The joint trial of the four most senior surviving leaders of the notorious Khmer Rouge regime got under way today in Cambodia at the United Nations-backed tribunal set up to deal with the worst offences committed under the group’s reign.
Ieng Sary, Ieng Thirith, Khieu Samphan and Nuon Chea are all facing charges of genocide, murder, torture, religious persecution and other war crimes and crimes against humanity over their alleged actions when the Khmer Rouge was in power between April 1975 and January 1979.
A five-judge panel at the Extraordinary Chambers in the Courts of Cambodia (ECCC), sitting in Phnom Penh, today began hearing preliminary arguments from lawyers for the four accused, who were arrested in 2007 and indicted by the tribunal last year.
At least 1.7 million Cambodians are estimated to have died from starvation, forced labour, torture and execution during the rule of the Khmer Rouge, which was followed by a protracted period of civil war.
The indictment states that Mr. Nuon, 84, known as “Brother Number Two” under the Khmer Rouge, acted as chief policy architect of the Communist Party of Kampuchea, controlled the country’s internal security apparatus and rendered support for the regime’s policies of forcible relocation, enslavement and other inhumane acts.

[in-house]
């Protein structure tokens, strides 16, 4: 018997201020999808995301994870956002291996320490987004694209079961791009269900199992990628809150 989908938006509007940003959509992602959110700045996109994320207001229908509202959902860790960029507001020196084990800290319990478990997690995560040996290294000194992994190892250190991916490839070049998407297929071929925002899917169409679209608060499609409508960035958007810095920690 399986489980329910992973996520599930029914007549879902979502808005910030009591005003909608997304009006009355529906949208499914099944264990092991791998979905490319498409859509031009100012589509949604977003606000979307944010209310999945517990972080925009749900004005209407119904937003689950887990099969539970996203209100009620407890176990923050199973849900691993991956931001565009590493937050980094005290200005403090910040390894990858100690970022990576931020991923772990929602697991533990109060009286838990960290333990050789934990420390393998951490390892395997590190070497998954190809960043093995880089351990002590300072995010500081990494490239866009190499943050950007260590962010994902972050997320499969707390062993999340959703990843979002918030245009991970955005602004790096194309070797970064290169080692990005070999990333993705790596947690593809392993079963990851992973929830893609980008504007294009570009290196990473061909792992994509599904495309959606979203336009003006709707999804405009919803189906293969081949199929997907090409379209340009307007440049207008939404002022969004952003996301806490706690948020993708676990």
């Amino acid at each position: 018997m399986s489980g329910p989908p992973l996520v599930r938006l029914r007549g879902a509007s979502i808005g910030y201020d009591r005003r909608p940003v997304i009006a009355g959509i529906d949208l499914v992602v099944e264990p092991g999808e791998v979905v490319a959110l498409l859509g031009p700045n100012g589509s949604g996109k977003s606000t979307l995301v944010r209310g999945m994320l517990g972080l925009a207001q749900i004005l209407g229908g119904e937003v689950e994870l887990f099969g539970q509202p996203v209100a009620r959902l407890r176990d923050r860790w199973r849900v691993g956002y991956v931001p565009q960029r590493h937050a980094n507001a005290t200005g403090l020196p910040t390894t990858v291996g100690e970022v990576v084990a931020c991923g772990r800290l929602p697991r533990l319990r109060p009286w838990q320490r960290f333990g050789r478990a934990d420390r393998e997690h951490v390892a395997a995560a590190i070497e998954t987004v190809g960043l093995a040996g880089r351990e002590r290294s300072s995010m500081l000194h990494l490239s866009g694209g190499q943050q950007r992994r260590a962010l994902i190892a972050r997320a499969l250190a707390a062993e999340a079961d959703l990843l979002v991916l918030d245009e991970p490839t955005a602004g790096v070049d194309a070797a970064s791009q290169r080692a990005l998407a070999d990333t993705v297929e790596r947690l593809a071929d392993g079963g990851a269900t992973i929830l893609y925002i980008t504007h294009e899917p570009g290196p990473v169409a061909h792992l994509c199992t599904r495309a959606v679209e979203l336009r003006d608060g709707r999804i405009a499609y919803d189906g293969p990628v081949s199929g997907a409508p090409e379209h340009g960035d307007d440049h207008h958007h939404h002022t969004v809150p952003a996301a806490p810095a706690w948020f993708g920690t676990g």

Mr. Ieng, 84, served as foreign minister and deputy prime minister under the Khmer Rouge. A former history professor, he fled to Thailand when the regime fell in 1979. His wife, Thirith, served as social affairs minister.
Khieu Samphan, 79, was a professor before serving as head of State of Democratic Kampuchea. He took over from Pol Pot when he retired as the official head of the Khmer Rouge in 1987.
All four have previously denied the allegations against them.
Between today and Thursday, the ECCC trial chamber is expected to hear arguments over statutory limitations and discuss witnesses for the first phases of the substantive hearing, which is expected to begin later this year.
The courtroom was filled with hundreds of Cambodians who came from across the country to observe the proceedings, known as Case 002, in person.
The ECCC was set up in 2006 and the UN provides assistance through the UN Assistance to the Khmer Rouge Trials (UNAKRT) and participates in the operations of the tribunal.